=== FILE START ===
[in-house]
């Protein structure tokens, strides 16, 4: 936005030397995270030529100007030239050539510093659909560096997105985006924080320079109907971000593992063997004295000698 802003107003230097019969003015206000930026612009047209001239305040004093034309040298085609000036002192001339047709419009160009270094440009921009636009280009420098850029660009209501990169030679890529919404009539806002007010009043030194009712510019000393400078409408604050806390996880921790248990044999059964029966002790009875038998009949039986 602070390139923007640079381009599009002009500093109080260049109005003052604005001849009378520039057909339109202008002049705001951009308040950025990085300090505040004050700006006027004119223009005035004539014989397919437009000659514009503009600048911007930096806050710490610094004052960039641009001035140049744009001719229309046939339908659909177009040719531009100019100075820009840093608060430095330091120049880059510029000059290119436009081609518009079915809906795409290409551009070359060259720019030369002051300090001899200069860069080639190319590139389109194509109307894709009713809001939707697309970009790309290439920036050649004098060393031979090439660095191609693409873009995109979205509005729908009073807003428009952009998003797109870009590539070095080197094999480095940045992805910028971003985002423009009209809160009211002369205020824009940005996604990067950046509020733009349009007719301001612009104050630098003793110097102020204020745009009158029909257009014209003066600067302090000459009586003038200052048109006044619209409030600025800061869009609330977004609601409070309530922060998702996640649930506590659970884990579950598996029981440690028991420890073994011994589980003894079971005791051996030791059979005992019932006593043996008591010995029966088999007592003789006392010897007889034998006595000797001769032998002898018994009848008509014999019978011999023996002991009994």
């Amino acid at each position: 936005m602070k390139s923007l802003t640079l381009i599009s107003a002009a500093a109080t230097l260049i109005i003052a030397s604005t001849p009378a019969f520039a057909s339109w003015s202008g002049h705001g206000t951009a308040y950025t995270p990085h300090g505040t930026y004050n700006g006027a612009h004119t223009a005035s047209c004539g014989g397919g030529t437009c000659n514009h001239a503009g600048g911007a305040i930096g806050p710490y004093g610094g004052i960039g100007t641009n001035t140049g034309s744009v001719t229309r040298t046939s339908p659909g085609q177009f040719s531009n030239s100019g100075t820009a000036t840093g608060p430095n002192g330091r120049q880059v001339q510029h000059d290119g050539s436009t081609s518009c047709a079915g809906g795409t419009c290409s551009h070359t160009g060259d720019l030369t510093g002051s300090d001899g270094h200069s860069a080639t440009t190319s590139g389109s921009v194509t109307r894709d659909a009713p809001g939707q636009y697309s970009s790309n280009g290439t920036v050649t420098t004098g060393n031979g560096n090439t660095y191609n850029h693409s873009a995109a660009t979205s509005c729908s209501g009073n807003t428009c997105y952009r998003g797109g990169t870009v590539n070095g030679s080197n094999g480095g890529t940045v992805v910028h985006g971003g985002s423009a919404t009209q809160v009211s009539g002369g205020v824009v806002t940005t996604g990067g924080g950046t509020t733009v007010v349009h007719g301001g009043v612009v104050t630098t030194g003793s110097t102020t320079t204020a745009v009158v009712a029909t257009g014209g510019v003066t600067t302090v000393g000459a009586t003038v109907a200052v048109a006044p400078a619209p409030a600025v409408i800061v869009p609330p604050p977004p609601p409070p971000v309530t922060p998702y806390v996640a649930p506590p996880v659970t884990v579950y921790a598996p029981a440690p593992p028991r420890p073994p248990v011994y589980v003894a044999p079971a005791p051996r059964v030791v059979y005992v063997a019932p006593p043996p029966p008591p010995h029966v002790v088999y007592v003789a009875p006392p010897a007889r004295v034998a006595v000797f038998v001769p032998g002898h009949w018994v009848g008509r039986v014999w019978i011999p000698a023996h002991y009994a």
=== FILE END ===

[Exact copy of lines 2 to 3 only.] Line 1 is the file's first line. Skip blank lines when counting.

């Protein structure tokens, strides 16, 4: 936005030397995270030529100007030239050539510093659909560096997105985006924080320079109907971000593992063997004295000698 802003107003230097019969003015206000930026612009047209001239305040004093034309040298085609000036002192001339047709419009160009270094440009921009636009280009420098850029660009209501990169030679890529919404009539806002007010009043030194009712510019000393400078409408604050806390996880921790248990044999059964029966002790009875038998009949039986 602070390139923007640079381009599009002009500093109080260049109005003052604005001849009378520039057909339109202008002049705001951009308040950025990085300090505040004050700006006027004119223009005035004539014989397919437009000659514009503009600048911007930096806050710490610094004052960039641009001035140049744009001719229309046939339908659909177009040719531009100019100075820009840093608060430095330091120049880059510029000059290119436009081609518009079915809906795409290409551009070359060259720019030369002051300090001899200069860069080639190319590139389109194509109307894709009713809001939707697309970009790309290439920036050649004098060393031979090439660095191609693409873009995109979205509005729908009073807003428009952009998003797109870009590539070095080197094999480095940045992805910028971003985002423009009209809160009211002369205020824009940005996604990067950046509020733009349009007719301001612009104050630098003793110097102020204020745009009158029909257009014209003066600067302090000459009586003038200052048109006044619209409030600025800061869009609330977004609601409070309530922060998702996640649930506590659970884990579950598996029981440690028991420890073994011994589980003894079971005791051996030791059979005992019932006593043996008591010995029966088999007592003789006392010897007889034998006595000797001769032998002898018994009848008509014999019978011999023996002991009994």
């Amino acid at each position: 936005m602070k390139s923007l802003t640079l381009i599009s107003a002009a500093a109080t230097l260049i109005i003052a030397s604005t001849p009378a019969f520039a057909s339109w003015s202008g002049h705001g206000t951009a308040y950025t995270p990085h300090g505040t930026y004050n700006g006027a612009h004119t223009a005035s047209c004539g014989g397919g030529t437009c000659n514009h001239a503009g600048g911007a305040i930096g806050p710490y004093g610094g004052i960039g100007t641009n001035t140049g034309s744009v001719t229309r040298t046939s339908p659909g085609q177009f040719s531009n030239s100019g100075t820009a000036t840093g608060p430095n002192g330091r120049q880059v001339q510029h000059d290119g050539s436009t081609s518009c047709a079915g809906g795409t419009c290409s551009h070359t160009g060259d720019l030369t510093g002051s300090d001899g270094h200069s860069a080639t440009t190319s590139g389109s921009v194509t109307r894709d659909a009713p809001g939707q636009y697309s970009s790309n280009g290439t920036v050649t420098t004098g060393n031979g560096n090439t660095y191609n850029h693409s873009a995109a660009t979205s509005c729908s209501g009073n807003t428009c997105y952009r998003g797109g990169t870009v590539n070095g030679s080197n094999g480095g890529t940045v992805v910028h985006g971003g985002s423009a919404t009209q809160v009211s009539g002369g205020v824009v806002t940005t996604g990067g924080g950046t509020t733009v007010v349009h007719g301001g009043v612009v104050t630098t030194g003793s110097t102020t320079t204020a745009v009158v009712a029909t257009g014209g510019v003066t600067t302090v000393g000459a009586t003038v109907a200052v048109a006044p400078a619209p409030a600025v409408i800061v869009p609330p604050p977004p609601p409070p971000v309530t922060p998702y806390v996640a649930p506590p996880v659970t884990v579950y921790a598996p029981a440690p593992p028991r420890p073994p248990v011994y589980v003894a044999p079971a005791p051996r059964v030791v059979y005992v063997a019932p006593p043996p029966p008591p010995h029966v002790v088999y007592v003789a009875p006392p010897a007889r004295v034998a006595v000797f038998v001769p032998g002898h009949w018994v009848g008509r039986v014999w019978i011999p000698a023996h002991y009994a």